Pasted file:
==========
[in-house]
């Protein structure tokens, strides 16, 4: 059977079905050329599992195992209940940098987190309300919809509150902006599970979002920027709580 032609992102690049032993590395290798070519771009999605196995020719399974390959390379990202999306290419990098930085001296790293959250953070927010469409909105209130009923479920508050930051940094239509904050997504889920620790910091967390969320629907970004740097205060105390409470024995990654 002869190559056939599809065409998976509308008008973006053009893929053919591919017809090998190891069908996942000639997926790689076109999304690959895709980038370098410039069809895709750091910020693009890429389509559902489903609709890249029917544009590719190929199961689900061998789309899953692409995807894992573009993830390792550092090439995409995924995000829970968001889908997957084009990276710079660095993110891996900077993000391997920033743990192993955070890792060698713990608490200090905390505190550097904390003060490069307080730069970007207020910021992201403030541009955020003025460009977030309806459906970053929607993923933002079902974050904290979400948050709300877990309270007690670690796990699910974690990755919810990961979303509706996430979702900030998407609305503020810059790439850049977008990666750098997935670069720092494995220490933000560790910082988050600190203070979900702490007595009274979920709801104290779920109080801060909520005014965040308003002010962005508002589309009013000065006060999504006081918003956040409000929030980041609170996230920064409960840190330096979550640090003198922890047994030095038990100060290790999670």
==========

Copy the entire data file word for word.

[in-house]
């Protein structure tokens, strides 16, 4: 059977079905050329599992195992209940940098987190309300919809509150902006599970979002920027709580 032609992102690049032993590395290798070519771009999605196995020719399974390959390379990202999306290419990098930085001296790293959250953070927010469409909105209130009923479920508050930051940094239509904050997504889920620790910091967390969320629907970004740097205060105390409470024995990654 002869190559056939599809065409998976509308008008973006053009893929053919591919017809090998190891069908996942000639997926790689076109999304690959895709980038370098410039069809895709750091910020693009890429389509559902489903609709890249029917544009590719190929199961689900061998789309899953692409995807894992573009993830390792550092090439995409995924995000829970968001889908997957084009990276710079660095993110891996900077993000391997920033743990192993955070890792060698713990608490200090905390505190550097904390003060490069307080730069970007207020910021992201403030541009955020003025460009977030309806459906970053929607993923933002079902974050904290979400948050709300877990309270007690670690796990699910974690990755919810990961979303509706996430979702900030998407609305503020810059790439850049977008990666750098997935670069720092494995220490933000560790910082988050600190203070979900702490007595009274979920709801104290779920109080801060909520005014965040308003002010962005508002589309009013000065006060999504006081918003956040409000929030980041609170996230920064409960840190330096979550640090003198922890047994030095038990100060290790999670």